My Take: It’s time for Islamophobic evangelicals to choose
September 15th, 2012
10:00 PM ET

My Take: It’s time for Islamophobic evangelicals to choose

Editor's Note: Brian D. McLaren  is author of "Why Did Jesus, Moses, the Buddha, and Mohammed Cross the Road? Christian Identity in a Multi-Faith World" (Jericho Books/Hachette Book Group). 

By Brian McLaren, Special to CNN

I was raised as an evangelical Christian in America, and any discussion of Christian-Jewish-Muslim relations around the world must include the phenomenon of American Islamophobia, for which large sectors of evangelical Christianity in America serve as a greenhouse.

At a time when U.S. embassies are being attacked and when people are getting killed over an offensive, adolescent and puerile film targeting Islam - beyond pathetic in its tawdriness – we must begin to own up to the reality of evangelical Islamaphobia.

Many of my own relatives receive and forward pious-sounding and alarm-bell-ringing e-mails that trumpet (IN LOTS OF CAPITAL LETTERS WITH EXCLAMATION POINTS!) the evils of Islam, that call their fellow evangelicals and charismatics to prayer and “spiritual warfare” against those alleged evils, and that often - truth be told - contain lots of downright lies.

For example, one recent e-mail claimed “Egyptian Christians in Grave Danger as Muslim Brotherhood Crucifies Opponents."  Of course, that claim has been thoroughly debunked, but the sender’s website still (as of Friday) claims that the Muslim Brotherhood has “crucified those opposing" Egyptian President Mohamed Morsy "naked on trees in front of the presidential palace while abusing others.”

CNN’s Belief Blog: The faith angles behind the biggest stories

Many sincere and good-hearted evangelicals have never yet had a real Muslim friend, and now they probably never will because their minds have been so prejudiced by Islamophobic broadcasts on so-called Christian television and radio.

Janet Parshall, for example, a popular talk show host on the Moody Radio Network, frequently hosts Walid Shoebat, a Muslim-evangelical convert whose anti-Muslim claims, along with claims about his own biography, are frequently questioned.  John Hagee, a popular televangelist, also hosts Shoebat as an expert on Islam, as does the 700 Club.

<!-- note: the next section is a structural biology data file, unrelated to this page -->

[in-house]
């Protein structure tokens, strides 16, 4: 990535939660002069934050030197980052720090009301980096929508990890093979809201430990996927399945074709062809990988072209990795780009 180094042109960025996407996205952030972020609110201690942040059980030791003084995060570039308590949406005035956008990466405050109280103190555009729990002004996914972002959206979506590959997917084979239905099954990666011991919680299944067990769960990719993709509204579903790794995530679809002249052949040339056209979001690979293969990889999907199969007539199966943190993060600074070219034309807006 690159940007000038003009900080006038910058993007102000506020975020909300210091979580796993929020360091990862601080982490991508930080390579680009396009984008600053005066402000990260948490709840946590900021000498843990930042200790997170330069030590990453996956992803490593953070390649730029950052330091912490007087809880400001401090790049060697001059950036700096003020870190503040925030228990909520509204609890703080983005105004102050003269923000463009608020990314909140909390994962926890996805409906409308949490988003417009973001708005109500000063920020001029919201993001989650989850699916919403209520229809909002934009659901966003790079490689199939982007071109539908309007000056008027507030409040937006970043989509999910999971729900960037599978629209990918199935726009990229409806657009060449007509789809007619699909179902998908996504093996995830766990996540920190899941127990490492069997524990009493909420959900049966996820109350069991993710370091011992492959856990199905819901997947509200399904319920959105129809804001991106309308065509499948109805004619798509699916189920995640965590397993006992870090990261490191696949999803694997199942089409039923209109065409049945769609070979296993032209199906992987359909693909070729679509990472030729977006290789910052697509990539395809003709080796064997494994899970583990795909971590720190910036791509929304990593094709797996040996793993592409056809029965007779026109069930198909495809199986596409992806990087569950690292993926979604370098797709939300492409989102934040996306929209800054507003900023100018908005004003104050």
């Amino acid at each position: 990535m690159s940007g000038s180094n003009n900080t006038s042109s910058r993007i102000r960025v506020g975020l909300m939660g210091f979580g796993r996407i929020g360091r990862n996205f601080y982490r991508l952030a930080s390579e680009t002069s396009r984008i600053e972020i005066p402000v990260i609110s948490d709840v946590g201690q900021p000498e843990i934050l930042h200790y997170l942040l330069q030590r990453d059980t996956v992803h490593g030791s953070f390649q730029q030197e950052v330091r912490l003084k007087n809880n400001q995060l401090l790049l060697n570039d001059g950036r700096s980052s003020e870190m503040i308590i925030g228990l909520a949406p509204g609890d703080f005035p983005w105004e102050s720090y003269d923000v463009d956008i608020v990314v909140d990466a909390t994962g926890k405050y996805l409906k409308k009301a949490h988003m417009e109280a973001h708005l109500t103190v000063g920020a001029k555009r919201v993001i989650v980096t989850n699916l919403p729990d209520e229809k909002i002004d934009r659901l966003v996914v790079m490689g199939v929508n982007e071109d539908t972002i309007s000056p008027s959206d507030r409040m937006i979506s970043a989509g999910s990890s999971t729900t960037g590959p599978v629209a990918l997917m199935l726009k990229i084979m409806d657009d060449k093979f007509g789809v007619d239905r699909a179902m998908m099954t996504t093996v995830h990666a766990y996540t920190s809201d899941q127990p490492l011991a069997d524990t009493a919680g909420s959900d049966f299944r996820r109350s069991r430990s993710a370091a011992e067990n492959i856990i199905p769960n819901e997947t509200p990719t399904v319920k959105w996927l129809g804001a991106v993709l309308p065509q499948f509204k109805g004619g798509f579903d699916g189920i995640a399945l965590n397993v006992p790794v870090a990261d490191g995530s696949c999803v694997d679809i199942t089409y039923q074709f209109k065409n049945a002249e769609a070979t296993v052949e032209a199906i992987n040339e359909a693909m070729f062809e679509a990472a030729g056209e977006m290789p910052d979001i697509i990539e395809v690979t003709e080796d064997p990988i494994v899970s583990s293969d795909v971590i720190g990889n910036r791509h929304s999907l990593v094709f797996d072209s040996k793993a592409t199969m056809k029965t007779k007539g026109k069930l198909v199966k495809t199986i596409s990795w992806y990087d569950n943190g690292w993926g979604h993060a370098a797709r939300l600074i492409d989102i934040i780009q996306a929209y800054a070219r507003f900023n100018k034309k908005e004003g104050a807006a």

Many Christian bookstores that (used to) sell my books, still sell books such as Paul Sperry’s "Infiltration: How Muslim Spies and Subversives Have Penetrated Washington" (Thomas Nelson, 2008). In so doing, they fuel conspiracy theories such as the ones U.S. Rep. Michele Bachmann, R-Minnesota, promoted earlier this year.

In recent days, we’ve seen how irresponsible Muslim media outlets used the tawdry 13-minute video created by a tiny handful of fringe Christian extremists to create a disgusting caricature of all Christians - and all Americans - in Muslim minds. But too few Americans realize how frequently American Christian media personalities in the U.S. similarly prejudice their hearers’ minds with mirror-image stereotypes of Muslims.

Ambassador's killing shines light on Muslim sensitivities around Prophet Mohammed

Meanwhile, many who are pastors and leaders in evangelicalism hide their heads in the current issue of Christianity Today or World Magazine, acting as if the kinds of people who host Islamophobic sentiments swim in a tiny sidestream, not in the mainstream, of our common heritage. I wish that were true.

The events of this past week, if we let them, could mark a turning point - a hitting bottom, if you will - in the complicity of evangelicalism in Islamophobia. If enough evangelicals watch or try to watch the film trailer that has sparked such outrage in the Middle East, they may move beyond the tipping point.

I tried to watch it, but I couldn’t make it halfway to the 13-minute mark. Everything about it was tawdry, pathetic, even pornographic. All but the most fundamentalist believers from my evangelical Christian tribe who watch that video will be appalled and ashamed to be associated with it.

It is hate speech. It is no different from the anti-Semitic garbage that has been all too common in Western Christian history. It is sub-Christian - beneath the dignity of anyone with a functioning moral compass.

Islamophobic evangelical Christians - and the neo-conservative Catholics and even some Jewish folks who are their unlikely political bedfellows of late - must choose.

Will they press on in their current path, letting Islamophobia spread even further amongst them? Or will they stop, rethink and seek to a more charitable approach to our Muslim neighbors? Will they realize that evangelical religious identity is under assault, not by Shariah law, not by the liberal media, not by secular humanism from the outside, but by forces within the evangelical community that infect that religious identity with hostility?

If I could get one message through to my evangelical friends, it would be this: The greatest threat to evangelicalism is evangelicals who tolerate hate and who promote hate camouflaged as piety.

No one can serve two masters. You can’t serve God and greed, nor can you serve God and fear, nor God and hate.

The broad highway of us-them thinking and the offense-outrage-revenge reaction cycle leads to self-destruction. There is a better way, the way of Christ who, when reviled, did not revile in return, who when insulted, did not insult in return, and who taught his followers to love even those who define themselves as enemies.

Follow the CNN Belief Blog on Twitter

Yes, “they” – the tiny minority of Muslims who turn piety into violence – have big problems of their own. But the way of Christ requires all who claim to be Christians to examine our own eyes for planks before trying to perform first aid on the eyes of others. We must admit that we have our own tiny minority whose message and methods we have not firmly, unitedly and publicly repudiated and rejected.

To choose the way of Christ is not appeasement. It is not being a “sympathizer.”

The way of Christ is a gentle strength that transcends the vicious cycles of offense-outrage-revenge.

The opinions expressed in this commentary are solely those of Brian D. McLaren.